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Trails and Exhibits
UNESCO Global Geopark

Trails and Exhibits

Volcanic Geoart, Stennes. Copyright Paul Harvey Volcanic Geoart, Stennes. Copyright Paul Harvey Zoom Shetland's Volcano

This self-guide trail explores the volcanic landscape of Eshaness. The Eshaness peninsula is formed from the remains of a large volcano that was active between 400 and 350 million years ago. Now one of the highest energy coastlines in the world, the sea has exploited cracks in the volcanic bedrock to carve out the dramatic array of stacks, geos and blowholes you can see today. The trails include a number of walks and site visits. They are supported by on-site interpretation at several locations.

The trail pack is available from the Shetland Museum and Archives in Lerwick or can be downloaded below.

Journey into Shetland's Volcano

Volcano Trail Volcano Trail Zoom Volcano Trail: Introduction

Volcano Trail: Useful Information

Volcano Trail: Access Information

Volcano Trail 1: Mavis Grind - in the heart of the volcano

Volcano Trail 2: Braewick beach

Volcano Trail 3: Stennes beach and Tangwick Haa Museum

Volcano Trail 4: Eshaness coast 

Geowall, Unst Heritage Centre. Copyright Rory Tallack. Geowall, Unst Heritage Centre. Copyright Rory Tallack. Zoom The Shetland Ophiolite

This self-guide trail takes you on a journey to the bottom of an ancient ocean. The Shetland ophiolite is a stranded section of ocean crust that was thrust up onto an ancient contient during a massive collision some 420 million years ago. The islands of Unst and Fetlar are formed partly from this ancient contient, and partly from oceanic crust.

The trails include a number of walks and site visits. They are supported by an exhibition and geology wall at the Unst Heritage centre as well as on-site interpretation at several locations.

The trail pack is available from the Shetland Museum and Archives in Lerwick or can be downloaded below.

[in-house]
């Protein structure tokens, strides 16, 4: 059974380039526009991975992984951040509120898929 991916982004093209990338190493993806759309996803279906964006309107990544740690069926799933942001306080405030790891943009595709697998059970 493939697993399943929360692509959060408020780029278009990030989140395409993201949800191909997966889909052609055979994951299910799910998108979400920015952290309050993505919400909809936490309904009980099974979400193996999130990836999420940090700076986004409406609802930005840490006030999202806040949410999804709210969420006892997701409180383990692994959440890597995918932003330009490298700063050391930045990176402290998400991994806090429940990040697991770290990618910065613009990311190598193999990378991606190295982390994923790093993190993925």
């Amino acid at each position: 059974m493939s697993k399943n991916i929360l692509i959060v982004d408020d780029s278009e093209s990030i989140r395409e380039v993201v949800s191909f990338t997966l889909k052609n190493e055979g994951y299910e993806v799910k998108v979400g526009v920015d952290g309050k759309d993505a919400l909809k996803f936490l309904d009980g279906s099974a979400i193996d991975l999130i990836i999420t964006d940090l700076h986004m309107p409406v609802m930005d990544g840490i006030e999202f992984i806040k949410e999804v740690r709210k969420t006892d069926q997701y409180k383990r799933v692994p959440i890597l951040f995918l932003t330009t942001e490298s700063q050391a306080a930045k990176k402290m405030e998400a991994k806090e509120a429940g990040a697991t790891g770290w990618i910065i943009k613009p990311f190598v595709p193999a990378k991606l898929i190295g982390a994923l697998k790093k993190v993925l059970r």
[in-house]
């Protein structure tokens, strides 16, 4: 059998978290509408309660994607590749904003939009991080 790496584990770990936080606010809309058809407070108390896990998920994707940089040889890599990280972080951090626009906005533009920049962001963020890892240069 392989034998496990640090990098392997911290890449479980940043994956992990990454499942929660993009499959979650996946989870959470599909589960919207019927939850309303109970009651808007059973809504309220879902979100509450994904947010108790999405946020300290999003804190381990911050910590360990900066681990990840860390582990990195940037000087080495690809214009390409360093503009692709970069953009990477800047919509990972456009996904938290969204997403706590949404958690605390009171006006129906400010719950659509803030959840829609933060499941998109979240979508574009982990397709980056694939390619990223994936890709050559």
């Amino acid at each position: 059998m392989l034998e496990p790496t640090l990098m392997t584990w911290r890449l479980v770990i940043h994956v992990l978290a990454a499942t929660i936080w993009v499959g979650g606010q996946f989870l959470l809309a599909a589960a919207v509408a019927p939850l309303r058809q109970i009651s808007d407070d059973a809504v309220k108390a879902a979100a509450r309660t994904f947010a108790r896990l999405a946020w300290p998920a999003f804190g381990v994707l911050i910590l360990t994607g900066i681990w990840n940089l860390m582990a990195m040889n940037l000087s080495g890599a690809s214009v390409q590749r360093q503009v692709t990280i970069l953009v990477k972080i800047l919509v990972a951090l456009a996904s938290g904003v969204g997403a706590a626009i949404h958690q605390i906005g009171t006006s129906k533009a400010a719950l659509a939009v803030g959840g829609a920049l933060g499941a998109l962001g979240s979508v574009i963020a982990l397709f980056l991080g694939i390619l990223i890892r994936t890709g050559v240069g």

Explore the Shetland ophiolite - the floor of an ancient ocean

Ophiolite Trail Ophiolite Trail Zoom Ophiolite Trail: Introduction

Ophiolite Trail: Useful Information

Ophiolite Trail: Access Information

Ophiolite Trail 1: Unst Heritage Centre

Ophiolite Trail 2: Norwick, Hermaness and the Keen of Hamar

Ophiolite Trail 3: Hagdale and the Heogs

Ophiolite Trail 4: Sobul and Watlee Burn

Ophiolite Trail 5: Ham Ness

Ophiolite Trail 6: Funzie to Staves Geo 

Geoexhibit, Braewick Cafe. Copyright Robina Barton Geoexhibit, Braewick Cafe. Copyright Robina Barton Zoom Shetland's geological jigsaw

Visitors to Braewick Cafe in Eshaness will find a 'table and chairs' with a difference. The exhibit illustrates the way that Shetland's rocks came together over nearly 3000 million years, rather like a massive geological jigsaw. Each of the 'chairs' is built from rock representing a key part of Shetland's geological formation. They surround an interpretive 'table' with a colour coded map. The map, which highlights Shetland's geological diversity, can be used to tell age of each rock and where in Shetland it can be found.

How the Inuksuit came to Yell

Exhibits at the Old Haa in Burravoe celebrate the beauty and diversity of the Rocks of Yell. A series of stone figures built in the style of Inuit 'inuksuit' can be found in the Old Haa Garden. The Inuit use inuksuit as waymarkers and aids to navigation. Each figure is built from a different type of rock.

The Inuit theme was chosen because most of Yell's rocks were formed about 900 million years ago when Yell was part of what is now North America. The island also boasts some of Shetlands oldest rocks which are about 2900 million years old. An exhibition within the museum entitled 'Yell - it's Moine and it's Gneiss' illustrates Yell's geological story. Audio commentaries about the rock types represented were written and recorded by the pupils of Burravoe school. Further museum displays highlight Yell's cultural links with North America through whaling and the Hudson’s Bay Company.

A project booklet about Yell's geology, developed with the help of the Burravoe school pupils, is available to purchase at the Old Haa. The booklet was funded by Museums and Galleries Scotland.

Mica Schist Inuksuk - Old Haa Garden. Copyright Robin Barton. Mica Schist Inuksuk - Old Haa Garden. Copyright Robin Barton. Zoom How the Inuksuit came to Yell How the Inuksuit came to Yell Zoom